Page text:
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Fit To List: Crop, Resize, Watermark 2.0.0.0


gsRTFWriter 1.0 Setup and Activation

Welcome back to Photoshop Elements for Bloggers! In the last lesson, you learned how to add text to your photos with the goal of creating Pinnable images for your blog.

In this lesson, I’m going to share how you can create a brush in Elements to watermark your photos and protect them from theft. Forget manually typing your copyright notice on every single photo – we’re taking the shortcut!

Note: Don’t forget to adjust the video’s image quality so you can see things better! Just click on the little “gear” symbol at the bottom of the video player and select 720px, or the HD (high definition) option.

Let’s get started!

 

Video Notes

A few things I didn’t point out in the video, but perhaps should have:

  • When you select the dimensions for your watermark brush (I set the width as 2000px and the height at 300px), you’ll want to choose dimensions that fit your logo or your blog’s name.  If you have a square logo, for example, it will look different from mine.  You can always start out with a square canvas (like 2000 x 2000px) and crop the whole image to the size of your brush before you save it.
  • If you already have a logo that you want to use for the watermark, go to File > Place to place the hi-res logo on your canvas.  Then proceed as normal.

A quick review of the steps, in case you don’t want to watch the video again:

  1. Create a new document with a transparent background and high resolution. See the first “video note” above.
  2. Click the Type tool (shortcut key: T) and choose a font.  Click and type on your canvas to add text, making adjustments as necessary to get the look you want.
  3. If your type doesn’t take up the whole canvas, you can use the Crop tool (shortcut: C) to fit the edges of your canvas to your artwork (not shown in video).
  4. Select the brush tool (shortcut: B) and go to your brush selection palette on the top bar.  Make sure “Default Brushes” is selected on the dropdown.
  5. On the top tool bar, select Edit > Define Brush.  Give your brush a descriptive name. Click OK.
  6. Check out your new brush in the Brushes palette (top left).  On the flyout menu on the right side of the Brushes palette, select “Save Brush.”  Make sure you know the location you’re saving this brush to!  I usually save to my desktop and then move the file to a more sensible spot later.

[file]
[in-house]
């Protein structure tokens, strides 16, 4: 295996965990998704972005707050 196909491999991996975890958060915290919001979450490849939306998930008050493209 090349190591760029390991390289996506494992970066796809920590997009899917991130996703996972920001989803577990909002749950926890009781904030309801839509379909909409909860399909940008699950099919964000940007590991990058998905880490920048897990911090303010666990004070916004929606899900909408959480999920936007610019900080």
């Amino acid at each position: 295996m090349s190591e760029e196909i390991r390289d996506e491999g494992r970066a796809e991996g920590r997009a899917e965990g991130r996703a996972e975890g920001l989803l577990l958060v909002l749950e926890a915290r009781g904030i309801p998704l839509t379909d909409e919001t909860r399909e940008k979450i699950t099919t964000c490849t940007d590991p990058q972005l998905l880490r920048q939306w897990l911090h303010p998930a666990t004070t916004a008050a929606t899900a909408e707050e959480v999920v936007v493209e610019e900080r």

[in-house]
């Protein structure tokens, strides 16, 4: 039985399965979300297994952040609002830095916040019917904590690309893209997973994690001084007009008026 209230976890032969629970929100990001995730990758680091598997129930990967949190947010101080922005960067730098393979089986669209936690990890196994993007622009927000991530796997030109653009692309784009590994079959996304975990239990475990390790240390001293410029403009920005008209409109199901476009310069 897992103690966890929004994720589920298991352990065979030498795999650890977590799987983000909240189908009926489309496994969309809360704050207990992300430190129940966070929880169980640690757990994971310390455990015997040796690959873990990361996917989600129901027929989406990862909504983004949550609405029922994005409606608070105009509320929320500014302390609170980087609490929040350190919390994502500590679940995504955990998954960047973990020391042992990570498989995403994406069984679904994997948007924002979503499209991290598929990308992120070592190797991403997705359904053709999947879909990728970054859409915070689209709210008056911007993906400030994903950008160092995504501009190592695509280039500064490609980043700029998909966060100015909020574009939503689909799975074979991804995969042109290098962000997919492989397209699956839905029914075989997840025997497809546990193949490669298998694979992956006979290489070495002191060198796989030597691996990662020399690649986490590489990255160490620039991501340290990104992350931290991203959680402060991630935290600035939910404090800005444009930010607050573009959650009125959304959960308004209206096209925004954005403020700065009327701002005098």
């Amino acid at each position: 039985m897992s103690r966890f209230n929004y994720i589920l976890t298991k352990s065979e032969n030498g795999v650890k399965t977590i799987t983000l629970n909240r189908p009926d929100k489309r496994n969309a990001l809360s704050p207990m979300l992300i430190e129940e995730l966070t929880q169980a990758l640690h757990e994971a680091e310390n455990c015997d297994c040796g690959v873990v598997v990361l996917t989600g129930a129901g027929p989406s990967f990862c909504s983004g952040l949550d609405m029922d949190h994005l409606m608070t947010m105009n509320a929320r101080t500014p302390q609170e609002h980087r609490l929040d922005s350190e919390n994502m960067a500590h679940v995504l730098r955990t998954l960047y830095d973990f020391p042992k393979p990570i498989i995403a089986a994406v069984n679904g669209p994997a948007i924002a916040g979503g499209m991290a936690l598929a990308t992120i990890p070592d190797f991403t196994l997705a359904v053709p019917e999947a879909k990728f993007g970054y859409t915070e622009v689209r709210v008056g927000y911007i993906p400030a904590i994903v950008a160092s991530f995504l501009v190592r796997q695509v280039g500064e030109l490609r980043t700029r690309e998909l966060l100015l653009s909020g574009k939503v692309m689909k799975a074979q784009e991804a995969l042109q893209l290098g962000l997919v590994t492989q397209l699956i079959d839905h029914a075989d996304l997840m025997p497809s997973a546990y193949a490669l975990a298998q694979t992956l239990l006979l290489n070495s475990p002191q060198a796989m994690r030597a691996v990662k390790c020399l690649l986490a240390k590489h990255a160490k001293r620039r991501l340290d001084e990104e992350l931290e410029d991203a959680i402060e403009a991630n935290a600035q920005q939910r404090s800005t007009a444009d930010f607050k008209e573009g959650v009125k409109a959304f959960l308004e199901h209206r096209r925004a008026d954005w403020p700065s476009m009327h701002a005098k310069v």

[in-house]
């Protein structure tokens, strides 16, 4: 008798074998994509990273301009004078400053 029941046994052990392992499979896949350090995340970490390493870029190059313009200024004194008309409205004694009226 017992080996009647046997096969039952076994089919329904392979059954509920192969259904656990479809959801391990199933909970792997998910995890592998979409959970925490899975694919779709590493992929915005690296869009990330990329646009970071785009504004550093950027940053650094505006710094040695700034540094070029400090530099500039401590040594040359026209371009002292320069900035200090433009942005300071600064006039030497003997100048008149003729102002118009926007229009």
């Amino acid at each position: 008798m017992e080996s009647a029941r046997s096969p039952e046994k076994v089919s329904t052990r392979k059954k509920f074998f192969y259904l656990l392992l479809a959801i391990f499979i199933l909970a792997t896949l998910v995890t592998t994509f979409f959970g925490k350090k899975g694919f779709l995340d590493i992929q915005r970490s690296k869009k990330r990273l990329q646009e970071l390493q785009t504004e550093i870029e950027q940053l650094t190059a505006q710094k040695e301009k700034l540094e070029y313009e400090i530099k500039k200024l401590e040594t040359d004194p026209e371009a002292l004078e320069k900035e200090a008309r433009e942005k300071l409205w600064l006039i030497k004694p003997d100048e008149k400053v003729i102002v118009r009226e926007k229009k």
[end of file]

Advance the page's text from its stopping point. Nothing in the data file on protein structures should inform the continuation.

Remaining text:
7. That’s it!

To use your new brush:

  1. Open up the photo you want to watermark.
  2. Select your Brush tool (shortcut: B).
  3. If your watermark brush isn’t already available on the brushes palette, you’ll need to use the flyout menu and select “Load Brushes” and find the brush you’ve saved.  It should then be available on the brushes palette.
  4. Choose your brush.  Use the toggle at the top of the palette to select a width for your brush that makes sense for your photo.
  5. Make sure your foreground color is set to white.
  6. Create a New Layer for your document.
  7. Apply the brush.
  8. Select the layer of your document that you applied the watermark to, then turn down the opacity to whatever works best for this particular photo.
  9. Save your photo and use it!

If this seems like a lot of work, don’t worry – it’s going to save you lots of time in the long run, and you’ll get quicker at applying that watermark brush every time you use it.  After doing this just a handful of times, I can open a photo, add my watermark, and save in about 20 seconds.

Have fun!

Next Time…

In the next lesson in our series, I’m going to introduce you to one of my favorite bloggers and a Photoshop Elements expert! She’s going to take you from beginner to Power User and has the road already mapped out.

Keep an eye on my Facebook page to find out when the next lesson is ready.

Questions or Tips to Share?

Please leave them in the comments below!

Do you know a blogger who would benefit from this workshop?

Please share the home page for this course. After all, life is too short to blog with bad photos.

Please leave a comment below | theblogmaven.com

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